At this point gender basically exists to sell us stuff.
So we have two different words: sex and gender.
Sex connects to biology, gender connects to your identity. As folks are becoming increasingly aware, these things are not always the same. Whether someone is transgender, feels like no gender identity applies to them at all, or is simply questioning, one thing is for sure: we know that gender is not tied to our genitalia or any other part of our physical bodies. It’s why we’re becoming more sensitive to the ideas that women don’t always have a uterus and men sometimes have periods.
We also know that masculinity and femininity are much tougher things to define than we were taught growing up. We used to suffer through women being told their place is at home rather than being in the office and that men aren’t allowed to cry or show emotions. There are now entire hashtags and internet movements dedicated to dismantling fragile masculinity by pointing out how ridiculous it is, from pointing out that all human beings have real actual emotions to highlighting the ridiculousness of products that are marketed towards men.
Men can wear makeup, women don’t have to shave their legs, men can identify as femme and women can be butch or tomboys.
Femininity and masculinity don’t define gender. Anatomy doesn’t define gender. So what does?
Gender is a completely made up concept that exists to sell us more stuff more easily. You’re familiar with the pink aisles at toy stores, lined with toys meant to market directly to little girls. Barbies, princess toys, little makeup vanity sets. The toys intended for boys are segregated off to one side, usually in primary colors like blue or red, full of trucks and robots and action figures, which Barbies and other girls dolls definitely aren’t. Because dolls and Barbies are for girls.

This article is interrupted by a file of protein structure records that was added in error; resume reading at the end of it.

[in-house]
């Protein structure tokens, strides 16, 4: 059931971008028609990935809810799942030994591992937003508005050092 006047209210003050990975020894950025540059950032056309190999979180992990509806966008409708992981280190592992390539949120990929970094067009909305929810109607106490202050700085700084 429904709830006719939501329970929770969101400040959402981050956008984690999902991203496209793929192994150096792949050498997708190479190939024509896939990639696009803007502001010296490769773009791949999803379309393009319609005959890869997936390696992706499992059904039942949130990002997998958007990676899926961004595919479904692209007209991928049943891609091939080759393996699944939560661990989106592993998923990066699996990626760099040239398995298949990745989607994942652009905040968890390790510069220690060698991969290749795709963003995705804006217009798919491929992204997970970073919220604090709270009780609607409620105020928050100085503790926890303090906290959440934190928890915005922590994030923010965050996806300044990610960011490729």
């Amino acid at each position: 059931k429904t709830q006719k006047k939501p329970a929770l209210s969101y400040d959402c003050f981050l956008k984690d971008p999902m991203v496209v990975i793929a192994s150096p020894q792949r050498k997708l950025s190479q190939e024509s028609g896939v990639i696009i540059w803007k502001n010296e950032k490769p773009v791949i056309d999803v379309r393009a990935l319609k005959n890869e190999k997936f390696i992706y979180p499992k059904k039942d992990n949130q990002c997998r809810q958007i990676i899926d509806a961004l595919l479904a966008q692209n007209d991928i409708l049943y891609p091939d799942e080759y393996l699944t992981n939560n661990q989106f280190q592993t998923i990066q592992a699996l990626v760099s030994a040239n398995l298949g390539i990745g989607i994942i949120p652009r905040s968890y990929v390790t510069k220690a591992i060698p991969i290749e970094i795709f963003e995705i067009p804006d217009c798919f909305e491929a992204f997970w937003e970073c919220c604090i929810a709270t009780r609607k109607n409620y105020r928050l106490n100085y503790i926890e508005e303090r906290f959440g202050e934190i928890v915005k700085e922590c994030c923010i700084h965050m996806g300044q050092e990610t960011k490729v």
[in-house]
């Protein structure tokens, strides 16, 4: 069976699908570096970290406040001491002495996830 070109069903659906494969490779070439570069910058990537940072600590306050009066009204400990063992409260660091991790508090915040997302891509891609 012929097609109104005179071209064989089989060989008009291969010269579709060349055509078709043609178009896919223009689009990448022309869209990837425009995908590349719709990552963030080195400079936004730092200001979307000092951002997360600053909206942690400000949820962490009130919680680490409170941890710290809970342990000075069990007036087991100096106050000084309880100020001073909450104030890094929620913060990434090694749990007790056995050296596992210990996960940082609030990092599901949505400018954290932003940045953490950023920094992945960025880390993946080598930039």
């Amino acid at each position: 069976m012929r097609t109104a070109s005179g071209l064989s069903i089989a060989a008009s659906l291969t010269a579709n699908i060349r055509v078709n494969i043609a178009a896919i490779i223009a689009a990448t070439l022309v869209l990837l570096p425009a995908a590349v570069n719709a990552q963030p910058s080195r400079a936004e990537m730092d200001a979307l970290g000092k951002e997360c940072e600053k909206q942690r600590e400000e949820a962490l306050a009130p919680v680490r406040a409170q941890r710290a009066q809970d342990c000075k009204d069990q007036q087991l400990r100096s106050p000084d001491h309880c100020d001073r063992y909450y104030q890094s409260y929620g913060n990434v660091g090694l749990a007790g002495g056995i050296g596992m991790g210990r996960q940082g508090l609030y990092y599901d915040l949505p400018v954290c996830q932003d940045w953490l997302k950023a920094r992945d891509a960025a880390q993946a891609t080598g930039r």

We know this because commercials tell us so. You never see boys playing with Barbies on television and you never see girls play with monster trucks.
Marketing executives like to bet on sure things. They don’t want to spend money to put out a product unless they know it stands a good chance of being successful. This means identifying the market you’re selling to and knowing what they like. This is much easier to do when your market is segmented into “boys” and “girls.”
It doesn’t stop at children either. Women’s razors are pink and men’s razors are black and silver. It’s all the same razor, but one is marketed using industrial tools while the other is marketed using smiling women and bath suds. It’s because the people selling the products know how to push to these markets. It’s easier for them to make money if they can identify our gender.
It’s also why you see such a push back from corporate America when it comes to gender inclusivity. No one wants to reinvent the wheel. We don’t want to talk about the fact that it’s perfectly alright for your daughter to want toy dinosaurs and for your son to want to wear a princess dress because we believe that goes against the grain of what gender means. Because we’ve been well trained.
Gender is nothing more than a combination of personal identification and a marketing ploy. And boy, do marketing executives hate it when you mess with their system. It’s why you never see multiracial couples in television ads, even though this has been widely socially acceptable for decades. It’s why when cleaning products are being sold it’s still women we see using them even though we know men are capable of vacuuming carpets. Marketing companies know how to sell them to women, not men.
It’s unfortunate that marketing has such a huge impact on our culture. We feed each other in a vicious loop. Advertisements tell us what we should and shouldn’t be using, then these companies continue to sell to us based on our compliance with these canned images. Hopefully the more people become aware of the fact that gender is an invention, the more we’ll all start to use the products we prefer, rather than the ones we think match the shades assigned to our identities.
Images via pinterest.com and giphy.com.
Comment: Have you ever felt that the guidelines for your gender didn’t fit?